6.3.2 Spatial data

Spatial data convey a physical context, commonly in a 2D space, such as geographical maps or floor plans. Several of the most examples of information visualization include maps, from the 1861 representation of Napoleon’s ill-fated Russian campaign by Minard (popularized by Tufte Tufte (2001) and Kraak Kraak (2014)) to the interactive HomeFinder application that introduced the concept of dynamic queries (Ahlberg, Williamson, and Shneiderman 1992). The tasks include finding adjacent items, regions containing certain items or with specific characteristics, and paths between items—and performing the basic tasks listed in Box Effective visualizations.

The primary form of visualizing spatial data is maps. In choropleth maps, color encoding is used to add represent one data attribute. Cartograms aim to encode the attribute value with the size of regions by distorting the underlying physical space. Tile grid maps reduce each spatial area to a uniform size and shape (e.g., a square) so that the color-coded data are easier to observe and compare, tile grid maps convert each spatial region to a fixed shape, such as a square tile and arrange these tiles to approximate and maintain relative physical positions of the regions (DeBelius 2015; Stanford Visualization Group n.d.). Grid maps also make selection of smaller areas (such as small cities or states) easier. Contour (isopleth) maps connect areas with similar measurements and color each one separately. Network maps aim to show network connectivity between locations, such as flights to/from many regions of the world. Spatial data can be also presented with a nonspatial emphasis (e.g., as a hierarchy of continents, countries, and cities, such as by using a treemap chart.).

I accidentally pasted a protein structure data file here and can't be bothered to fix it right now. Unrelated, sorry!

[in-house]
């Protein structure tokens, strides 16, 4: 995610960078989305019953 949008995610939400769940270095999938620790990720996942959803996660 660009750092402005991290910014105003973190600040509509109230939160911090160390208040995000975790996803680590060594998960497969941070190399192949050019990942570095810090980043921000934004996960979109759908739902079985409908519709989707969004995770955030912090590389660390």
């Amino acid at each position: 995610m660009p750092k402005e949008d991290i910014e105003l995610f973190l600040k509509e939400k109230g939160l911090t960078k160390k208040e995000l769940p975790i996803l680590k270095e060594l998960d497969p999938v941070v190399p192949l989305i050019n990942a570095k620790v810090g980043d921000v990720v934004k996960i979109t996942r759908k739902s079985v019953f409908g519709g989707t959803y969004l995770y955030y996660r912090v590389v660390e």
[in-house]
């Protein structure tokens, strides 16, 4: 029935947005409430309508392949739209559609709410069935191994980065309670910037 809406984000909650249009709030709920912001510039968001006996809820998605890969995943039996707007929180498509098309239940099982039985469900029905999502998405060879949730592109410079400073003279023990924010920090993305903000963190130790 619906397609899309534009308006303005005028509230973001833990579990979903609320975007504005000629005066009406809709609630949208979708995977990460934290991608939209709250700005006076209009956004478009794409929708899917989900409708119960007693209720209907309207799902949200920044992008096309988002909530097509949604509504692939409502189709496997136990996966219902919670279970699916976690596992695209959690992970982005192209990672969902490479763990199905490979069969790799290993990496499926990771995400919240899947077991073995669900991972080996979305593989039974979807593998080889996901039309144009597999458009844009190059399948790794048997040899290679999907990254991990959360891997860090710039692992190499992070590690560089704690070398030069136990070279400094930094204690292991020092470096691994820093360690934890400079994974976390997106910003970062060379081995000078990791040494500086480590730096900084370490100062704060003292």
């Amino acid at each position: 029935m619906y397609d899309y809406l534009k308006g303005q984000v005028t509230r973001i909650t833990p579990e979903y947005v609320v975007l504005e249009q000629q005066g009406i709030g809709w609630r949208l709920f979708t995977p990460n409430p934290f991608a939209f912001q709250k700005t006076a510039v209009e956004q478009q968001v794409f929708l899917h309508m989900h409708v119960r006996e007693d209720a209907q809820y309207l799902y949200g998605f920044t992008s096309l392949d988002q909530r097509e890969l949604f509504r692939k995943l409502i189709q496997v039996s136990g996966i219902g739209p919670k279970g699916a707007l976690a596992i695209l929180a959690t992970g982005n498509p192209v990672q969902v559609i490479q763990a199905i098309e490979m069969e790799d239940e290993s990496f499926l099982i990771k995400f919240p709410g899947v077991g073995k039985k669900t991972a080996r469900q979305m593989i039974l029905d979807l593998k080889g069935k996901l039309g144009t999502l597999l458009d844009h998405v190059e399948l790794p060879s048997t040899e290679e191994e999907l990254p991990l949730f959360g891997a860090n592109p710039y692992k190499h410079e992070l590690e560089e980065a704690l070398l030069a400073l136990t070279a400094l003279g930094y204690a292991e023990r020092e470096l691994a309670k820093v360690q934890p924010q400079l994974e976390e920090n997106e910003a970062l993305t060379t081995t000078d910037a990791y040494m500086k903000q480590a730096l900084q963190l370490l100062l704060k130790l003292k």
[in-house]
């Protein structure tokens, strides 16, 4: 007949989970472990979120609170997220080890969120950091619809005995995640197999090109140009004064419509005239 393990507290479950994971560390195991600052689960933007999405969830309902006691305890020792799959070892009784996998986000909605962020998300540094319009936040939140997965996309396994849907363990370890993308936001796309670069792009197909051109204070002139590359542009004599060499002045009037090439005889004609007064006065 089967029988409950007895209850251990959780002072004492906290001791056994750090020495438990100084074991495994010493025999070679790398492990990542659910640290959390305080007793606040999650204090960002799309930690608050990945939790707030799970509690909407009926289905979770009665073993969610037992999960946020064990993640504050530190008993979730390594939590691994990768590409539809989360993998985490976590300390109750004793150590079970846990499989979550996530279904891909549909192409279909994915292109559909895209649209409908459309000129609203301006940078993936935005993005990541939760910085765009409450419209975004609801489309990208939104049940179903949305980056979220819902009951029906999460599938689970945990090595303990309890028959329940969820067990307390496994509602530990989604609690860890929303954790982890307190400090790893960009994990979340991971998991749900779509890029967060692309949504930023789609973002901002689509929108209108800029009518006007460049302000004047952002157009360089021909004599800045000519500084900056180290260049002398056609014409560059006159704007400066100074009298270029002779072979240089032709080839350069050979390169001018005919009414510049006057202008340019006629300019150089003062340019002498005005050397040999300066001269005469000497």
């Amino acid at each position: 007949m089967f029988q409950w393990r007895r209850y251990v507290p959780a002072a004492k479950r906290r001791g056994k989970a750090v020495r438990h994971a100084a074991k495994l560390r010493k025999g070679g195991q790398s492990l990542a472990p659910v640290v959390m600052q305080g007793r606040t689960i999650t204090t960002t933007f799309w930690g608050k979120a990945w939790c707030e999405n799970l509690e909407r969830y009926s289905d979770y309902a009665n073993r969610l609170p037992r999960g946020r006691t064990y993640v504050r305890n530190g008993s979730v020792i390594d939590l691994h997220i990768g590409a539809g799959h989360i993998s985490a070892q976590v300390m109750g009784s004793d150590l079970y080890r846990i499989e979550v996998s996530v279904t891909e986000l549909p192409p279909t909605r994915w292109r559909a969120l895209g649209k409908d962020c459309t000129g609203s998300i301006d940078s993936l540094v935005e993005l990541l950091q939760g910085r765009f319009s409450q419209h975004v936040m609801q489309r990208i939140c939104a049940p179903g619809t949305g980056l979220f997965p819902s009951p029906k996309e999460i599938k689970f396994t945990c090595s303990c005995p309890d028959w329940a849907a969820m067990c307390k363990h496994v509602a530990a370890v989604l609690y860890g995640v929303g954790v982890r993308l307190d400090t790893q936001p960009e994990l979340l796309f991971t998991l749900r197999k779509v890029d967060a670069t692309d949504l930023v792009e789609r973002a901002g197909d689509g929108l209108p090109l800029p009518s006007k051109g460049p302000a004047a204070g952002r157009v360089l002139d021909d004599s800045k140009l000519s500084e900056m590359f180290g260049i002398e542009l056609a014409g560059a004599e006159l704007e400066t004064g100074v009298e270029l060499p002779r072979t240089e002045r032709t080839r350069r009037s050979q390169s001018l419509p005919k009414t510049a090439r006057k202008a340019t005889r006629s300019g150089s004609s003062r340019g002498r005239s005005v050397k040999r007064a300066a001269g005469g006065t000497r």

The US Cancer Atlas [@usca]. Interface based on [@maceachren2008design]

Figure 6.6: The US Cancer Atlas (Centers for Disease Control and Prevention 2014). Interface based on (MacEachren et al. 2008)